their homework.
E. Evaluation
As an evaluation, answer Apply Your Skills E and some items on F on
pages 19-23.

4
Answer Key:
A.

1. 2. 3.

1 2 5
= = =
6 5 24

4. 5.

3 1
= =
8 3

B.
1 31
1. 52 2 6. 25 45
7 21
2. 30 8 7. 1 45
19 4
3. 14 20 8. 45
1 9. 4
4. 6 1

10. 20 6
5. 26

C.
Daryls Choco Mitz Recipe Brians Recipe

1 cup brown sugar 2 cups brown sugar 4 cups brown sugar

1 5 cups flour 10 cups flour


2 2 cups flour

2 tsp. baking powder 4 tsp. baking powder 8 tsp. baking powder

5
1 5 cups rolled oats
1 2 2 cups rolled oats
1 4 cups rolled oats

1 3 cups butter 6 cups butter


1 2 cups butter

1 tsp. salt 2 tsp. salt 4 tsp. salt

3 1
1 4 cups cocoa powder 3 2 cups cocoa powder 7 cups cocoa powder

D. E.

1 13 1 3 1 T H A N K
3 12 9
5 20 6 8 5
Y O U
7 3 20 5 3
15 6 4 15
18 4 3 18 5

L O R D
5
F. 18
1. 46 meters
3
2. 8 9. 2
1 Roda - 15
3. 9 +
4. 120 inches tall 8
1 Mario - 15
5. 2 yards of red ribbon,
12
2 10 2
-
16 3 yards of yellow ribbon 15 or 3 of the whole pie was
1 eaten by Roda and Mario.
and 6 4 yards of green ribbon 1
1 - 3 of the pie is left.
6. a
. 1210 hectares
1 10. 14 liters
b. 10 4 hectares
7. 3
- 1 4 cups of flour
- 1 cup of sugar
3
- cups of baking powder
8
8. 8. 120 liters
6
Lesson 3 Dividing Simple Fractions and Mixed Fractions
Targets:
Divide simple fractions and mixed fractions
Solve routine and non-routine problems involving division with or
without any of the operations of fractions and mixed fractions
Material/s:
A bigger picture of the table as shown in Get Ready on page 24
Procedure:
A. Introduction
Start the lesson by giving the students game through the use of the
picture as shown in Get Ready on page 24. Let them answer, one by
one, any box that they want to answer until all of them answered all
the items except the circle in the middle of the picture that has an op-
eration of division.
B. Presentation
1. Let the students understand what the reciprocal of a number or a
fraction is.
2. Discuss to the students the proper way on how to divide fractions
by another fractions, fractions by a mixed number, and a mixed
number by a mixed number.
C. Generalization
1. Tell the students to read all together the Keep in Mind section on
page 26.
2. Ask the students if they have any questions regarding the lesson.
D. Practice Exercises
1. Answer Apply Your Skills A and B on pages 26 and 27 all together.
2. Tell the class to answer Apply Your Skills C and E on pages 27-32 as
their homework.
E. Evaluation
As an evaluation, answer Apply Your Skills D and some items on E on
pages 27-32.

Answer Key:
A.
2 7 16 2 8
1 or 2 or
5 9 9 3 3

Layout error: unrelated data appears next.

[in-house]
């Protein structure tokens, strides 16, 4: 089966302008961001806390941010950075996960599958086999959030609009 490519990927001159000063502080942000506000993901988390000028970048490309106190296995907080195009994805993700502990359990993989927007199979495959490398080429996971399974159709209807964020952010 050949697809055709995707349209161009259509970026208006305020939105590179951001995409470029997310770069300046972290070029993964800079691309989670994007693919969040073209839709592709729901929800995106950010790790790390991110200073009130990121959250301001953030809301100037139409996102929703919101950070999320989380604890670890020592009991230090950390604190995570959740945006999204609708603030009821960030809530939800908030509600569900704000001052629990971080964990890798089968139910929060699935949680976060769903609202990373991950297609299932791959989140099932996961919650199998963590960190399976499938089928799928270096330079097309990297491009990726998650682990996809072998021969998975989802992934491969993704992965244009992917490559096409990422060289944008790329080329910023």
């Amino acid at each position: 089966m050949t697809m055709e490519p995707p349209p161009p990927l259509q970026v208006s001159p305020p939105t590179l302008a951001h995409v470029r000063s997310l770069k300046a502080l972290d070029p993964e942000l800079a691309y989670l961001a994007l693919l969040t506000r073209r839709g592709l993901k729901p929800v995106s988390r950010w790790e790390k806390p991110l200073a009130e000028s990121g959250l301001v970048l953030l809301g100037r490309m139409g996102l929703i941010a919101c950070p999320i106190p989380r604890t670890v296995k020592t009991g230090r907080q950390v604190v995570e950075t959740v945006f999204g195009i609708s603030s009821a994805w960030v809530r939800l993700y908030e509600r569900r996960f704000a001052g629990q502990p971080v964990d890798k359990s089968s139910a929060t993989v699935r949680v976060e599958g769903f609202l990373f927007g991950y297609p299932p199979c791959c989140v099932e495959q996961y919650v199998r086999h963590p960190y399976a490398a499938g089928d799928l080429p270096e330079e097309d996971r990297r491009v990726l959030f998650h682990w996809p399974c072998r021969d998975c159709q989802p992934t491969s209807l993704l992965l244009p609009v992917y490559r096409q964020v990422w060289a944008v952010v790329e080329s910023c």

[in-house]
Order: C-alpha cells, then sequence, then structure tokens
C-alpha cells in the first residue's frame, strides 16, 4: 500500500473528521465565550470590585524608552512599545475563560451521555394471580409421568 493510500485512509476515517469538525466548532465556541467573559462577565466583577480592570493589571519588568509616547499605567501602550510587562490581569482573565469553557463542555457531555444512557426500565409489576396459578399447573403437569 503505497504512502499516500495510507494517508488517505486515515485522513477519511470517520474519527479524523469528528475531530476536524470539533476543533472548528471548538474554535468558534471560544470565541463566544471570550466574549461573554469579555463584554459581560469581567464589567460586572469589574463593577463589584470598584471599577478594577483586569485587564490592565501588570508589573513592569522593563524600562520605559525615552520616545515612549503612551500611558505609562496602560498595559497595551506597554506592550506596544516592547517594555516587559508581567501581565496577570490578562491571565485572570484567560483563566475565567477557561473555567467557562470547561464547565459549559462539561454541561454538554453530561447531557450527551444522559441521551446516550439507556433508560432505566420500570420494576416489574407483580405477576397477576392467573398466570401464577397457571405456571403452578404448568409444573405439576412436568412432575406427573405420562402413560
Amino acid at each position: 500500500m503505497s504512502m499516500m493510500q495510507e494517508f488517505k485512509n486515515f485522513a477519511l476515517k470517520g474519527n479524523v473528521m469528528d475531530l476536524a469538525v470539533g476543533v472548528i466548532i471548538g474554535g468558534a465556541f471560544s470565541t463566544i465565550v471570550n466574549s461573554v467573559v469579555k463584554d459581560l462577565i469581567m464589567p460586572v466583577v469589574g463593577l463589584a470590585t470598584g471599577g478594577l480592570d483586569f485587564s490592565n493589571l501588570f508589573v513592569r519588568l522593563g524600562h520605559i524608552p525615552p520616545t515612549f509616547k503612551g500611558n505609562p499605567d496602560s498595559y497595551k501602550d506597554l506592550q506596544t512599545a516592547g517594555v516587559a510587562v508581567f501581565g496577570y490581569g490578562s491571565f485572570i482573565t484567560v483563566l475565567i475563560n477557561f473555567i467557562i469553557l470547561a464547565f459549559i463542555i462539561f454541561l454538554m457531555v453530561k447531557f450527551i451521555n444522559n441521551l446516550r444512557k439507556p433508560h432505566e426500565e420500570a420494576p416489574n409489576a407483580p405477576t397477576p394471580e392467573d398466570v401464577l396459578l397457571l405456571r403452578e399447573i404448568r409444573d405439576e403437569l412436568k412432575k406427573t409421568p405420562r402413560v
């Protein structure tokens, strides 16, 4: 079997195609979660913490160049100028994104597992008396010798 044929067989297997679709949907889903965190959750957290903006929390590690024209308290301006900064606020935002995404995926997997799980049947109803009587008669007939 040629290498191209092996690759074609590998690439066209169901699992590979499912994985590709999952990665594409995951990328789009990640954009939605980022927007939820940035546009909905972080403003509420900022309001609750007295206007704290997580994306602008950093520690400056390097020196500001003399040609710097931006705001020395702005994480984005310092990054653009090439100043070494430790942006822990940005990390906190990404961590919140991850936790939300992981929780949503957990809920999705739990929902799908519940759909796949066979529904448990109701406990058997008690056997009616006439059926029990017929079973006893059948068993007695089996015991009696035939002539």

1. 4. 7.
1 4
3 18 1 or
3 3
2. 5. 8.
4 1 10 1
3 or
5 3 3 4
3. 6. 9.

7
3 1 21 2 12
5 or 2 or
8 4 4 5 5
10. 14. 18.
1 1 9 3
1 or
12 8 8 10
11. 15. 19.
3 8 2 5 17
2 or 2 or
3 3 3 6 6
12. 16. 20.
1 6 2 20
1 or 2 or
5 5 9 9
13. 17.
B. C.
2 1
1. 4 Divide by Divide by 2
5 3
2. 6
2 Input Output Input Output
3. 5 3
1 5
4. 24 a. 9 a. 22 a. 18 a. 7
2 7
5. 8 3 7 2 26
b. b. 1 b. 20 b. 8
4 8 5 35
2 1 5
c. 1 c. 4 c. 46 c. 19
3 6 7
1 1 5
d. 15 d. 37 d. 12 d. 5
2 2 14
4 3 5 8
e. 7 e. 1 7 e. 2 7 e. 1 49

D. E.
7 2 8. 51 minutes
3 1. 26 3 cans or 26 cans
9
1. 9. Blouse = 141.67
2. Chico - 12 Shorts = 283.33
31 Avocado - 3
1
98 Mangoes - 36 10. 40 cartoon strips
2.
13
3 3. 232 11. 5 30 meters
4
4 3
3. 4. 5 4 dozens 12. 60 books

33 1
5. 6,090 trees 13. 33
40 3
4.
1
6. 4 2 sections 14. 182
3
4
5. 7. 102

8
Lesson 4 Adding and Subtracting Decimals and Mixed Decimalss
Targets:
Add and subtract decimals and mixed decimals through the thou-
sandths with or without regrouping
Solve problems involving addition and/or subtraction of decimals and
mixed decimals
Material/s:
A bigger picture of the Marianas Trench as shown in the Get Ready sec-
tion on page 33
Procedure:
A. Introduction
Through the use of the picture of Marianas Trench presented to them,
ask them how high the different mountains in the world and how deep
the different bodies of water on the world.
B. Presentation
Discuss to the students the different steps on how to add and to sub-
tract decimal numbers, how to properly align the decimal numbers and
how to properly write the decimal numbers on a column.
C. Generalization
1. Tell the students to read all together the Keep in Mind section on
page 35.
2. Ask the students if they have any questions regarding the lesson.
D. Practice Exercises
1. Answer Apply Your Skills A, B, and C on pages 35 and 36 all
together.
2. Tell the class to answer Apply Your Skills D and F on pages 37-41
as their homework.
E. Evaluation
As an evaluation, answer Apply Your Skills E and some items on F on
pages 37-41.

Answer Key:
A. B. C.
1. 25.3 1. 11.845 6. 11.2546 1. 6.455 6. 15.935
2. 249.066 2. 142.173 7. 15.2613 2. 778.17 7. 0.816
3. 112.8082 8. 8.9137 3. 227.955 8. 9.612
4. 0.0326 9. 4.8018 4. 786.688 9. 177.214
5. 45.604 10. 29.0768 5. 3.197 10. 800.803

9
D.
1. 2.
10.4 12.57 12.03 33.31 33.35 33.34

35 100
12.25 10.62 33.33 33.3

12.35 33.36

3. 4.
8.3 7.1 9.6 15.72 16.95 17.33

25 50
10.8 9.5 16.76 15.15

5.9 17.52

5.
24.3 25.8 24.9

75
25.1 24.5

25.6

E.
85.75 63.9 63.9 125.75
1. 2. 3. 4.
_ _ _ _
38.999 48.117 27.98 36.6

46.751 15.783 35.92 89.15

43.64 8.97 60.34 2.99